Workers could face criminal charges and fines for data protection breaches
Two employees have been fined for breaches of data protection laws in two separate cases. The verdicts should come as a stark warning to people who access or share personal data without a valid reason.
Breaches of trust by employees
In the first case, a woman from Solihull unlawfully accessed the personal records of 14 individuals at the Heart of England NHS Foundation Trust (HEFT) where she worked. While she was authorised to access files of adults on two separate systems, she abused this trust to look at the personal data of seven family members and seven children known to her. As there was no business need for her to this, she broke data protection laws.
After pleading guilty at Birmingham Magistrates' Court she was fined £1,000, with a £50 victim surcharge. She was also ordered to pay £590 towards prosecution costs.
In a second case, a woman forwarded several work emails containing the personal data of customers and other employees to her private email before resigning from her role at V12 Sports and Classics Ltd. She admitted to three offences of unlawfully obtaining personal data. As a result, she was fined £200, with a £30 victim surcharge. She was also ordered to pay £590 towards prosecution costs.
These cases should remind employees that they could face criminal prosecution and hefty fines if they access or share personal data without a valid reason. In fact, after stealing the data of nearly 100,000 staff from supermarket Morrisons, one ex-employee was subsequently jailed for eight years.
Mike Shaw, who heads up the criminal investigations team at the ICO, said: "People expect that their personal information will be treated with respect and privacy. Unfortunately, there are those who abuse their position of trust and the ICO will take action against them for breaking data protection laws."
What can happen if an employee accesses or shares data without a valid reason?
At Hayes Connor, our experts deal with a significant volume of data breach cases each day. During our work we see many different types of claims and how data breaches can affect people in different ways. In some instances these breaches are caused by employees deliberately ignoring data privacy laws.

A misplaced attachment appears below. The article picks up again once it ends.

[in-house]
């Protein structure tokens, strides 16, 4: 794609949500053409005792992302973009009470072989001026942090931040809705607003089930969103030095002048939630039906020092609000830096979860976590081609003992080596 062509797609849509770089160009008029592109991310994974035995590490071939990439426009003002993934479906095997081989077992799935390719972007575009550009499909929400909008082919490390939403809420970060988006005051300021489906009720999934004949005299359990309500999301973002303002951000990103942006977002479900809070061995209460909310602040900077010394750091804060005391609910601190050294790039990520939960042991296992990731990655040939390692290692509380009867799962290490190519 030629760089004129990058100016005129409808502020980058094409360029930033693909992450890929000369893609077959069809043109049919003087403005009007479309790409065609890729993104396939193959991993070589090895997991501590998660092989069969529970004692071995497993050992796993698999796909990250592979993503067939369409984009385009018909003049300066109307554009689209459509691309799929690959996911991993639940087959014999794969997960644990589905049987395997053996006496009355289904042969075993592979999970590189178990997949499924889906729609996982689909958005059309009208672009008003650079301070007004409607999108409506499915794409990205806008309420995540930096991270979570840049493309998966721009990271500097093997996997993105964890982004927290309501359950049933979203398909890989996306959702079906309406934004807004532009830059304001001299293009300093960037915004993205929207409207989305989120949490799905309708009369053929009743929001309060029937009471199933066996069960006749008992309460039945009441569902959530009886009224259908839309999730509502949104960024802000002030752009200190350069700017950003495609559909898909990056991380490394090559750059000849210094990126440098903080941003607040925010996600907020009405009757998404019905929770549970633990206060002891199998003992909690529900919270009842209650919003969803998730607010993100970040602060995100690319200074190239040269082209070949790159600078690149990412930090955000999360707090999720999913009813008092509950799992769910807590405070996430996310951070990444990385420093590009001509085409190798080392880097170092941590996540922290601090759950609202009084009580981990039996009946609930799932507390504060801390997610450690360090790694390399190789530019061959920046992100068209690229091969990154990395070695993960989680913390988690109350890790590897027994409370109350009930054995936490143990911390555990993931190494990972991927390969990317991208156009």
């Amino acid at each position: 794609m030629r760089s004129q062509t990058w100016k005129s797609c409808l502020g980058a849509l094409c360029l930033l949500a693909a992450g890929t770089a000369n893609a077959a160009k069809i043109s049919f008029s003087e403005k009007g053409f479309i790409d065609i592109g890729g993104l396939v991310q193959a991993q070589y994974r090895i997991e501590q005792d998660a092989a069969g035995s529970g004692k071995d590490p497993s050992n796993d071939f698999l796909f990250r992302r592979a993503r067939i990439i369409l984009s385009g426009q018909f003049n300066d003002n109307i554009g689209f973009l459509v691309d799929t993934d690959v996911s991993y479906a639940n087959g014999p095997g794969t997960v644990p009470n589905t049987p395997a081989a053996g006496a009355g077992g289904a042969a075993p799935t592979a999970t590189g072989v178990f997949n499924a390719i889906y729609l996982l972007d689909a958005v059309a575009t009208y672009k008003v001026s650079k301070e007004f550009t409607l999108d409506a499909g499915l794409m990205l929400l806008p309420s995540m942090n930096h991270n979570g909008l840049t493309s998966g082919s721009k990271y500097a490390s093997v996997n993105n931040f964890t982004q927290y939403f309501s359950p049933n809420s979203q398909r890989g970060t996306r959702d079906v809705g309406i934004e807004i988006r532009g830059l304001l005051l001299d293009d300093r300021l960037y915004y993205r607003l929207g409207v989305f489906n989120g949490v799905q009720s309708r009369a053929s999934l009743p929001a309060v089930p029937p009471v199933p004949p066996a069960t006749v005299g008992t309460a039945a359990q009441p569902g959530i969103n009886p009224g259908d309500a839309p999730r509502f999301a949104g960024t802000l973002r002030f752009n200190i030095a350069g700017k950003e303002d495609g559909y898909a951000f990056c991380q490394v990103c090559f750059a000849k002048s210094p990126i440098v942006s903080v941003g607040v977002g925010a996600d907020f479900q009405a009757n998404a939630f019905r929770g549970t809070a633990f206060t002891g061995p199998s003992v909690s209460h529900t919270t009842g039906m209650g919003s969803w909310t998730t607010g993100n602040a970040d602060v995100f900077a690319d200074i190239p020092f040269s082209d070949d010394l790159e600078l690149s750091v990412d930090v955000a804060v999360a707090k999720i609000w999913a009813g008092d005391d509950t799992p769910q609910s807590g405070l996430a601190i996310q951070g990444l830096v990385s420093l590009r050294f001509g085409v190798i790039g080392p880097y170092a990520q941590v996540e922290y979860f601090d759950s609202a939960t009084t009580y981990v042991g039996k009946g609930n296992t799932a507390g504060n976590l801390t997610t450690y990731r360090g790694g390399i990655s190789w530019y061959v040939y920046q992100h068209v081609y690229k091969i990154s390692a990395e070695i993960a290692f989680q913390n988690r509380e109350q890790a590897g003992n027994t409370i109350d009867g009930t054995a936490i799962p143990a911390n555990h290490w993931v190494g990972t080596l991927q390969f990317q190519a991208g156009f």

For example, our solicitors saw the impact of what can happen when sensitive medical information was revealed by a family member working for the NHS. In this data breach, the sister-in-law of our client (who was a NHS staff member), accessed the NHS system and then shared personal details about our client with the rest of her family. This included specific information about our client's baby.
As a direct result of this violation, our client's relationship with her family broke down. She received threats from a family member resulting in police involvement, and had to deal with the ongoing worry of further danger. In response, our client suffered stress, anxiety attacks and trauma. Ultimately she required medication to be prescribed to help manage the psychological effects of this terrible breach of trust. To make matter worse, the breach meant that our client could no longer continue her university studies, so she also suffered the loss of expenses, and the opportunity to progress her career.
Holding employees to account for data protection breaches
We believe that it is only right that people are prosecuted for data protection breaches and made accountable for the damage caused.
However, to combat such deliberate breaches, it's also vital that every staff member accessing personal records has a reason for doing so - with systems put in place to help prevent authorised accesses. Also, employees should receive regular data protection training to make sure they understand the potential consequences of breaching data protection laws.
For more advice on how to keep your data safe, follow Hayes Connor onTwitterandFacebook. Alternatively, if you have been the victim of a data breach,find out how we can help you to recover any lossesor give us a call on 0151 363 5895 to discuss your case in more depth.